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Last Updated:  Wednesday, 2 April, 2003, 11:56 GMT 12:56 UK
Saddam urges Iraqis to fight
Saddam Hussein
Experts believe some speeches are pre-recorded
Iraqi leader Saddam Hussein has again tried to rally his country in two statements read out on Iraqi television.

On Tuesday night, Iraqi Information Minister Mohammed Saeed al-Sahaf read out the speech purporting to come from Saddam Hussein which urged Iraqis to fight the "evil aggressors".

A second announcement, read by a news announcer, offered a reward of 10m dinars ($3,000) for the capture of an enemy spy or agent.

But the US says the statement raises more questions about the Iraqi leader's whereabouts.

US Defence Secretary Donald Rumsfeld said it was "interesting" that Saddam Hussein had not appeared in person himself.

There has been mounting speculation over whether the Iraqi president is alive or dead, after an initial air strike targeted the Iraqi leadership in Baghdad at the outset of the war.

The BBC's Rob Watson in Washington says the Bush administration is taking every opportunity it can to raise questions about whether Saddam Hussein is alive or dead.


In Tuesday's message, Saddam Hussein urged his people to wage jihad, or holy war, against coalition forces.

Iraqi Information Minister Mohammed Saeed al-Sahaf reads statement from Saddam Hussein on Iraqi TV

"Hit them, fight them! They are evil aggressors. You will be victorious and they will be defeated," the statement said.

The United States, however, dismissed the speech as "nothing new".

The BBC's security correspondent, Frank Gardner, says it would be hard to see the Iraqi Government function as a headless regime because it has had a strong man at the top for so long.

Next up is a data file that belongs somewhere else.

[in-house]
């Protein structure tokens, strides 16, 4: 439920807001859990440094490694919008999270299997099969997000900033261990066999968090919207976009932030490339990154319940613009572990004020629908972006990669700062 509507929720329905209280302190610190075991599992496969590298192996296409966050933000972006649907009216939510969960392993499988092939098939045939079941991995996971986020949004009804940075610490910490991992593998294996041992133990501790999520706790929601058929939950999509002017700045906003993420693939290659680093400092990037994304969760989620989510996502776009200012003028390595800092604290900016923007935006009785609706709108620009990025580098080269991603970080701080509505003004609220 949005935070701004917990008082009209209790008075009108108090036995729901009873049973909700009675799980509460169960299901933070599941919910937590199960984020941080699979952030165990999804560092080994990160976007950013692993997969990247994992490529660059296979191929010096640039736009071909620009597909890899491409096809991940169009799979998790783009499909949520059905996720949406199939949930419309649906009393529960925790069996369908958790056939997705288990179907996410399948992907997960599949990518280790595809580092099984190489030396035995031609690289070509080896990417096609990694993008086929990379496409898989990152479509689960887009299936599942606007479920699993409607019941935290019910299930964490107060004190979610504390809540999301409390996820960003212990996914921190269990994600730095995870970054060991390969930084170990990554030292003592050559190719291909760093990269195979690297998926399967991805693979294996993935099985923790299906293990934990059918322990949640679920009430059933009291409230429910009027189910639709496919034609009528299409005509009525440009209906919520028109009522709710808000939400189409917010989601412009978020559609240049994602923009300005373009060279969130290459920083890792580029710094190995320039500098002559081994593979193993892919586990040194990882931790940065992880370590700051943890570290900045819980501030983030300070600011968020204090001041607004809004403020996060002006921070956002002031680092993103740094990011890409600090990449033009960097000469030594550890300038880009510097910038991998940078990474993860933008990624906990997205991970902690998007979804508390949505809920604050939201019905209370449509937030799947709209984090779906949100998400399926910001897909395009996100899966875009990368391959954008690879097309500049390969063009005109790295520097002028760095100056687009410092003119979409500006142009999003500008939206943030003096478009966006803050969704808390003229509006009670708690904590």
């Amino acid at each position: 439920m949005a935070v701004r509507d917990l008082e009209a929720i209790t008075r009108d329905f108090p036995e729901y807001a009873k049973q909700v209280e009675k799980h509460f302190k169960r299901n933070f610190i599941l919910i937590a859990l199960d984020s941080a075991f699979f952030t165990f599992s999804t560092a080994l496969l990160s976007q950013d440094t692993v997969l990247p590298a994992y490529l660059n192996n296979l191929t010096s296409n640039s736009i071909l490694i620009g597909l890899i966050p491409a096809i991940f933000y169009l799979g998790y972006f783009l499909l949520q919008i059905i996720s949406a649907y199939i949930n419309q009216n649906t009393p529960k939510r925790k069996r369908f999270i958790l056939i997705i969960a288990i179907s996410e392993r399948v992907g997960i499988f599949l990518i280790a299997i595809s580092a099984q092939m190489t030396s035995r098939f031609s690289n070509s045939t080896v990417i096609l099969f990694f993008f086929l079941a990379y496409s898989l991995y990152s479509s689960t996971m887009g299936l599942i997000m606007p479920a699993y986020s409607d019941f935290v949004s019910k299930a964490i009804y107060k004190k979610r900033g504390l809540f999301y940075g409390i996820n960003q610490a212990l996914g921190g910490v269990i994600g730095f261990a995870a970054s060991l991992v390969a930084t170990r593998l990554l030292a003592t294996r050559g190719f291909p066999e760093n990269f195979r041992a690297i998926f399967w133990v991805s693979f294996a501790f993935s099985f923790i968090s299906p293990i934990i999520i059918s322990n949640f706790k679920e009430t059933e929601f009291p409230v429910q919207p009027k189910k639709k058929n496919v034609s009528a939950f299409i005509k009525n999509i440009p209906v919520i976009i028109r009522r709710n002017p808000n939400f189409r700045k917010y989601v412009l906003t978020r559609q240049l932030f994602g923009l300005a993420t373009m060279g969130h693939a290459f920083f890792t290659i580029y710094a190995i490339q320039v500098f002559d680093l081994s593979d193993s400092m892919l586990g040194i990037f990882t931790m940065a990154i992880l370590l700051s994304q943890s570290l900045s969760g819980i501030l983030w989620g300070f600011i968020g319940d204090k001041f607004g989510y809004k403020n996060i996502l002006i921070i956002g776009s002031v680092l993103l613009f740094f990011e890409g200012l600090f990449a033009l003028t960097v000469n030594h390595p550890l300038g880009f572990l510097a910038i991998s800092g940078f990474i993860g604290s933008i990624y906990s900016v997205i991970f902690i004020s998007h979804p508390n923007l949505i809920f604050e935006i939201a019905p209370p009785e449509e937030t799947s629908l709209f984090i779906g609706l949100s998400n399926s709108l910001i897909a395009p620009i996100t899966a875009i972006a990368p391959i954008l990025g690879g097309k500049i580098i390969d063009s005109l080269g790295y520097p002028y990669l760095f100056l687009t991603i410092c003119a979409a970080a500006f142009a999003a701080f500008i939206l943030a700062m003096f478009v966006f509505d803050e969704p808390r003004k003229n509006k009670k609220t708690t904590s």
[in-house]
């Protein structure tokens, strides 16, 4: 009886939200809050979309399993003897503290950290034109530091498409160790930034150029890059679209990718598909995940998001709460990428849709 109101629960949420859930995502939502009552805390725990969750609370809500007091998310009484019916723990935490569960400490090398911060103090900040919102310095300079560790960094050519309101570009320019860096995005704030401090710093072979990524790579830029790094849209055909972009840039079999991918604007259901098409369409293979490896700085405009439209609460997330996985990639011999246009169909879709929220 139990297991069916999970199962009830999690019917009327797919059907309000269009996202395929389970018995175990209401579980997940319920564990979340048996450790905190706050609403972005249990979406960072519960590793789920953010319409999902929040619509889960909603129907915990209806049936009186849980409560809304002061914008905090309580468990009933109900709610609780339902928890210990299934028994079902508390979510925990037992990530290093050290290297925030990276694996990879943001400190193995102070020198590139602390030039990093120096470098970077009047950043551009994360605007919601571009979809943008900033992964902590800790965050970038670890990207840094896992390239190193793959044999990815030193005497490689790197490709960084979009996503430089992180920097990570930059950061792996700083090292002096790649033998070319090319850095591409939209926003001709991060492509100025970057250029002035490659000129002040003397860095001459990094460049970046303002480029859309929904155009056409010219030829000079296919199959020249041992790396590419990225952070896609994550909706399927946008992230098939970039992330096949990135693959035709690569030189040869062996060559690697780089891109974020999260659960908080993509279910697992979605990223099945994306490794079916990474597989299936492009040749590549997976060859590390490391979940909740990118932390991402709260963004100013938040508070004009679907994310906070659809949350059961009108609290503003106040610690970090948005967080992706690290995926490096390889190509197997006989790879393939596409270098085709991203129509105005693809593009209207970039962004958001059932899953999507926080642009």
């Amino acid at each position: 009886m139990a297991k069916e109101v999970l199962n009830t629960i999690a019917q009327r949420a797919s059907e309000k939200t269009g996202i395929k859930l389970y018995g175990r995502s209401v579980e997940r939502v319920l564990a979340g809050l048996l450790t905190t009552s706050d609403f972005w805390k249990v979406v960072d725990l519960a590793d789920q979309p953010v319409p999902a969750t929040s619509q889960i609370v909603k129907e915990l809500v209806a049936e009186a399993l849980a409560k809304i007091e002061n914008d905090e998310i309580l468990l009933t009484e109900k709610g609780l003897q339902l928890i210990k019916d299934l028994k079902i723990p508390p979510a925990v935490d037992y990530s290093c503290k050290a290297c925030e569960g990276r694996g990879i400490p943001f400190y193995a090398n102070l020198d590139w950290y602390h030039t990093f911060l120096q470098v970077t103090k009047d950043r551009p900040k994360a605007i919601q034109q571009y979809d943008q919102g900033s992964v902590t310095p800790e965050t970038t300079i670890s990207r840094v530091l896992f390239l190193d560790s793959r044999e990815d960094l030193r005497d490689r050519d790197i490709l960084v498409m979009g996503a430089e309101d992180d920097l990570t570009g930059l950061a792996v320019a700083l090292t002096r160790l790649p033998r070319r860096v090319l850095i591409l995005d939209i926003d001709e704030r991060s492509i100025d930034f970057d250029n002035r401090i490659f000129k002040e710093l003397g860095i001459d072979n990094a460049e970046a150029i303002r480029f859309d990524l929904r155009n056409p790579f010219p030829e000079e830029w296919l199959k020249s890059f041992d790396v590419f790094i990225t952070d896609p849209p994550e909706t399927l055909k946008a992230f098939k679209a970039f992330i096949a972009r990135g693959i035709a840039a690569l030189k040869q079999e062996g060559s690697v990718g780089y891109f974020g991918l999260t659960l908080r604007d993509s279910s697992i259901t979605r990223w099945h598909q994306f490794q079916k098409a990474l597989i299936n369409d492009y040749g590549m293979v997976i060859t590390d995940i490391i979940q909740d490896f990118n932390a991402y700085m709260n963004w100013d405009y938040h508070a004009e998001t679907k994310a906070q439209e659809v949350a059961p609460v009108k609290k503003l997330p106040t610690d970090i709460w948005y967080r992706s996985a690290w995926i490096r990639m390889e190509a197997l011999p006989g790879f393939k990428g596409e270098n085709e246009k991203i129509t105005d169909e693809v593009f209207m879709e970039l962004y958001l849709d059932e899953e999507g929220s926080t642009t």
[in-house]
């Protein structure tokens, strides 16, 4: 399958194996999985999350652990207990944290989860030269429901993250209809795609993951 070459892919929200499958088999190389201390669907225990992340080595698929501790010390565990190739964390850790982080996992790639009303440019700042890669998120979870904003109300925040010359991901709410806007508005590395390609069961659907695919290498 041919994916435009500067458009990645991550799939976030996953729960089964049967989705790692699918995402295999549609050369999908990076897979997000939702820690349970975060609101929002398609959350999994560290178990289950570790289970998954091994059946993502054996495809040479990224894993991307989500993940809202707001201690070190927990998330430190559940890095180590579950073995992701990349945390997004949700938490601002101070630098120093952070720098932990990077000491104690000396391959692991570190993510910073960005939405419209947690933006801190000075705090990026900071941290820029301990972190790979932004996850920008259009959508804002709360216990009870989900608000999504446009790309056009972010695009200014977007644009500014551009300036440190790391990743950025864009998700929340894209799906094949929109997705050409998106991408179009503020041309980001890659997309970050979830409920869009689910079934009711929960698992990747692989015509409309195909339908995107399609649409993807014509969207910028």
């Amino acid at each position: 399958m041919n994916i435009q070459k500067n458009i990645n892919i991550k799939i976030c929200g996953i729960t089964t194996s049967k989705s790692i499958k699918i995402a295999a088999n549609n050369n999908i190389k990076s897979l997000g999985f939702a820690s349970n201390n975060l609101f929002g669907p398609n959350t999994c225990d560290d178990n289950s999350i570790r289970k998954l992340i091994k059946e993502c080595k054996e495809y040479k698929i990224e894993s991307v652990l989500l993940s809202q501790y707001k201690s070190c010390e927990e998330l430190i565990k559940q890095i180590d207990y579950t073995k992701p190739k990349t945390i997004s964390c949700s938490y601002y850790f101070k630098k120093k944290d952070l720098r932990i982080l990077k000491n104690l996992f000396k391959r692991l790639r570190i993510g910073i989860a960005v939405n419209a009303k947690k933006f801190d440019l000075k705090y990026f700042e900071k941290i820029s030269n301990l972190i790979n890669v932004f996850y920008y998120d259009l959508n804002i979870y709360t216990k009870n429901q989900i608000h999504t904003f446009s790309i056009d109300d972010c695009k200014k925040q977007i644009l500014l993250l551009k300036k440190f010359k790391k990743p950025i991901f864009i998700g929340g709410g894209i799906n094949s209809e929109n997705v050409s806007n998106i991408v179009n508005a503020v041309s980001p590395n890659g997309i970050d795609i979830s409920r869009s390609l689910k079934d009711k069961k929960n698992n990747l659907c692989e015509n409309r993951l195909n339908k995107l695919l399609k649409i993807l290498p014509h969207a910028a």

He says it is possible that there could be a Soviet politburo-type cover-up, where Saddam Hussein is in worse shape than the regime would like to admit and that they are hoping he will recover.

Appearances 'pre-recorded'

Saddam Hussein has appeared on television several times since the start of the US-led campaign to topple him, but there is debate as to whether the broadcasts were live or pre-recorded.

Our security correspondent says Western governments think it is strange that at such a critical time - when his Republican Guard units are starting to get engaged, when his people are getting pounded by bombs - Saddam Hussein got his information minister to deliver his latest speech.

Intelligence analysts believe footage of Saddam Hussein wearing glasses and reading a defiant statement, broadcast 12 hours after the first missile strike on Baghdad, was probably genuine.

Our correspondent says the failure to determine whether Saddam Hussein is alive or dead shows just how weak Western intelligence is.

But, he says, what they do point out is that the bodyguard who is normally seen beside Saddam Hussein has in recent days been seen beside another leading member of the regime and they think that is possibly significant.

The BBC's Roland Buerk
"Coalition commanders had expected the Iraqi leader to appear in person"

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